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From the Docs, how does this operation create a new "memory end"?

mstore(0x40, add(o_code, and(add(add(size, 0x20), 0x1f), not(0x1f)))

Context:

library GetCode {
function at(address _addr) public view returns (bytes memory o_code) {
    assembly {
        // retrieve the size of the code, this needs assembly
        let size := extcodesize(_addr)
        // allocate output byte array - this could also be done without assembly
        // by using o_code = new bytes(size)
        o_code := mload(0x40)
        // new "memory end" including padding
        **mstore(0x40, add(o_code, and(add(add(size, 0x20), 0x1f), not(0x1f))))**

I can follow the operators and parse the hexadecimal, however I'm never sure if I should be performing these on underlying values or the memory address values themselves (eg. 0x20 + 0x40 = 0x60).

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It explained a little later in the same documentation:

Solidity manages memory in a very simple way: There is a “free memory pointer” at position 0x40 in memory. If you want to allocate memory, just use the memory starting from where this pointer points at and update it accordingly.

An array always use the first slot to store its length and it always aligned to 32 bytes (one slot).

In pseudo code it does something like this:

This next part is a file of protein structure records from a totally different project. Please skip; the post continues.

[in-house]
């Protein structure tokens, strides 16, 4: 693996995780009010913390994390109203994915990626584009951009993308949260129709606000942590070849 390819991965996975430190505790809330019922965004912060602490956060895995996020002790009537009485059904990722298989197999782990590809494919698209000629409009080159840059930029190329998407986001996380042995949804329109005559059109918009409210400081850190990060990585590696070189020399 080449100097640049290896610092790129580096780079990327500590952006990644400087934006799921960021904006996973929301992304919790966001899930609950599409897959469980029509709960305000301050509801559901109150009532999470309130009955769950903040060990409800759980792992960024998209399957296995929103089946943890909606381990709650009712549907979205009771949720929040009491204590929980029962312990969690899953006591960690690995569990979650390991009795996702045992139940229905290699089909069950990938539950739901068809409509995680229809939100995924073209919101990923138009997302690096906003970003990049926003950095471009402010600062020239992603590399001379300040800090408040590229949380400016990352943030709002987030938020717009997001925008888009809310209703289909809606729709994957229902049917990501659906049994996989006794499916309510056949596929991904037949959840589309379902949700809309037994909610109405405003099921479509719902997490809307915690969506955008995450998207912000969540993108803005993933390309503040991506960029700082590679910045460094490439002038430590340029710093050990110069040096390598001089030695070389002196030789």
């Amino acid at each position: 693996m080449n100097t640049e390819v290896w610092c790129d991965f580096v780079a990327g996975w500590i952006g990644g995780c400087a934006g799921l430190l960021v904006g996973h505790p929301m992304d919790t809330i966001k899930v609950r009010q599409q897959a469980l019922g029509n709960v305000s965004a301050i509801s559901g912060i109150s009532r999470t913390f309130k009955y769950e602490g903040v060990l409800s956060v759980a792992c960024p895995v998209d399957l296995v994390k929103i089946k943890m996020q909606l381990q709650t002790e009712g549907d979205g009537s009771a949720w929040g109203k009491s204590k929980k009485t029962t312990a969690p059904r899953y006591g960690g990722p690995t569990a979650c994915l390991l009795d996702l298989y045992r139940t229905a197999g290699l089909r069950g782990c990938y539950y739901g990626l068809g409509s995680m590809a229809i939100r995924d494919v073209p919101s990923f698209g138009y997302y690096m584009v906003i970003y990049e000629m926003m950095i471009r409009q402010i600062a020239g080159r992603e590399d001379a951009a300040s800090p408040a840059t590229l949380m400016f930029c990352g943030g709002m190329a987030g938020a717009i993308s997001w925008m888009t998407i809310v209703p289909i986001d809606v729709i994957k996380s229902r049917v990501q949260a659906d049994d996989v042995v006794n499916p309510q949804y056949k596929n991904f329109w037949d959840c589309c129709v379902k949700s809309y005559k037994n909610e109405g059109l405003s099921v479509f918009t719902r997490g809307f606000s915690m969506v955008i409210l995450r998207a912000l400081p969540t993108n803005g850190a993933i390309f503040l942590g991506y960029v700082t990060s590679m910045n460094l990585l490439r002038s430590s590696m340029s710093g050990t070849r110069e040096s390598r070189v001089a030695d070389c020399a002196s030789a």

• Read free memory pointer

    array_memory = memory[0x40]
    
  • Calculate array size in memory, add an extra 32 bytes for the array length and round it to 32 bytes. The mathematical formula is trunc((code_size + 32 + 32 - 1) / 32) * 32. And optimized to EVM assembly it is

    array_size = (code_size + 0x20 + 0x1f) & ~0x1f
    
  • Update free memory pointer

    memory[0x40] += array_size
    
  • Thank you. The formula you included is a very elegant means of explanation. My obstacles are conceptually mapping the logical bitwise operators to the formula. (Are the operands aligned, added, converted to binary and compared bit by bit to ~0x1f (binary)? Further, what is the role of ~0x1f.) – Zach_is_my_name May 20 at 18:58
  • Search for bit mask, for example en.wikipedia.org/wiki/Mask_(computing). For example 3 has all "lower" bits set to 1 (00011), the negation ~3 will flip those bytes to 0 (11100). Now masking (x & ~3) will set the lower bits of x to 0. – Ismael May 20 at 19:11
  • Now I've got it. Appreciate your time – Zach_is_my_name May 20 at 19:16

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